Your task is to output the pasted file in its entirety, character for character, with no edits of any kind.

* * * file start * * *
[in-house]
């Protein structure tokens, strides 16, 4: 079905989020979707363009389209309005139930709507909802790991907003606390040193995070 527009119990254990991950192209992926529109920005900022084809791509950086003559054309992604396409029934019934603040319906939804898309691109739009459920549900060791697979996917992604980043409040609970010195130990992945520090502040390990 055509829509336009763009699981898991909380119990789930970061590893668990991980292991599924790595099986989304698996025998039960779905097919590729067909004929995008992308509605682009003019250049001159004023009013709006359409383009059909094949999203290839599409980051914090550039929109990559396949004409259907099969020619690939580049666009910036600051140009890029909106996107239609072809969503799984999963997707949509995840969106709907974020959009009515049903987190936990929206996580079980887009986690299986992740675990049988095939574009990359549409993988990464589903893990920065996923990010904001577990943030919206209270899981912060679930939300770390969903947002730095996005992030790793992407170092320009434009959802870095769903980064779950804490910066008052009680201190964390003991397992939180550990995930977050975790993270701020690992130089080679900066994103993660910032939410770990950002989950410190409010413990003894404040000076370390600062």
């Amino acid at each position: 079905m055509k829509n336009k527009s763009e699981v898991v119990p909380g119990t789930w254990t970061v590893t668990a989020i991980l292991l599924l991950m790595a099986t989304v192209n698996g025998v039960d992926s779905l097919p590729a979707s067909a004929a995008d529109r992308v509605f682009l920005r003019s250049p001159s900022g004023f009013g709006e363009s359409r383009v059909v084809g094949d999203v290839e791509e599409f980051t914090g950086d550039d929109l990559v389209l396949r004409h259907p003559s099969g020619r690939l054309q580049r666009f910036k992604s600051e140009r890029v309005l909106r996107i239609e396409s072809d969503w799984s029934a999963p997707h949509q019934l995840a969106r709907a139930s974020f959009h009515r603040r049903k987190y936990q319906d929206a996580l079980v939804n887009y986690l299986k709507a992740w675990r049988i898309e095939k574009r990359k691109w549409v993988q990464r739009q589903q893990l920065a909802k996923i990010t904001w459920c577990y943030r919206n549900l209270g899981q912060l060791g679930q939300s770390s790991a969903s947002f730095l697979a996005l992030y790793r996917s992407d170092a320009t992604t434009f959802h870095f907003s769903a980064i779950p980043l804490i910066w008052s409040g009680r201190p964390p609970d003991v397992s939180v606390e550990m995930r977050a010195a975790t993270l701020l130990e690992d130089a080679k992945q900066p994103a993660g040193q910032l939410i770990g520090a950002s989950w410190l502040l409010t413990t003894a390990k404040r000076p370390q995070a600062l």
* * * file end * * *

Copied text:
[in-house]
């Protein structure tokens, strides 16, 4: 079905989020979707363009389209309005139930709507909802790991907003606390040193995070 527009119990254990991950192209992926529109920005900022084809791509950086003559054309992604396409029934019934603040319906939804898309691109739009459920549900060791697979996917992604980043409040609970010195130990992945520090502040390990 055509829509336009763009699981898991909380119990789930970061590893668990991980292991599924790595099986989304698996025998039960779905097919590729067909004929995008992308509605682009003019250049001159004023009013709006359409383009059909094949999203290839599409980051914090550039929109990559396949004409259907099969020619690939580049666009910036600051140009890029909106996107239609072809969503799984999963997707949509995840969106709907974020959009009515049903987190936990929206996580079980887009986690299986992740675990049988095939574009990359549409993988990464589903893990920065996923990010904001577990943030919206209270899981912060679930939300770390969903947002730095996005992030790793992407170092320009434009959802870095769903980064779950804490910066008052009680201190964390003991397992939180550990995930977050975790993270701020690992130089080679900066994103993660910032939410770990950002989950410190409010413990003894404040000076370390600062």
């Amino acid at each position: 079905m055509k829509n336009k527009s763009e699981v898991v119990p909380g119990t789930w254990t970061v590893t668990a989020i991980l292991l599924l991950m790595a099986t989304v192209n698996g025998v039960d992926s779905l097919p590729a979707s067909a004929a995008d529109r992308v509605f682009l920005r003019s250049p001159s900022g004023f009013g709006e363009s359409r383009v059909v084809g094949d999203v290839e791509e599409f980051t914090g950086d550039d929109l990559v389209l396949r004409h259907p003559s099969g020619r690939l054309q580049r666009f910036k992604s600051e140009r890029v309005l909106r996107i239609e396409s072809d969503w799984s029934a999963p997707h949509q019934l995840a969106r709907a139930s974020f959009h009515r603040r049903k987190y936990q319906d929206a996580l079980v939804n887009y986690l299986k709507a992740w675990r049988i898309e095939k574009r990359k691109w549409v993988q990464r739009q589903q893990l920065a909802k996923i990010t904001w459920c577990y943030r919206n549900l209270g899981q912060l060791g679930q939300s770390s790991a969903s947002f730095l697979a996005l992030y790793r996917s992407d170092a320009t992604t434009f959802h870095f907003s769903a980064i779950p980043l804490i910066w008052s409040g009680r201190p964390p609970d003991v397992s939180v606390e550990m995930r977050a010195a975790t993270l701020l130990e690992d130089a080679k992945q900066p994103a993660g040193q910032l939410i770990g520090a950002s989950w410190l502040l409010t413990t003894a390990k404040r000076p370390q995070a600062l």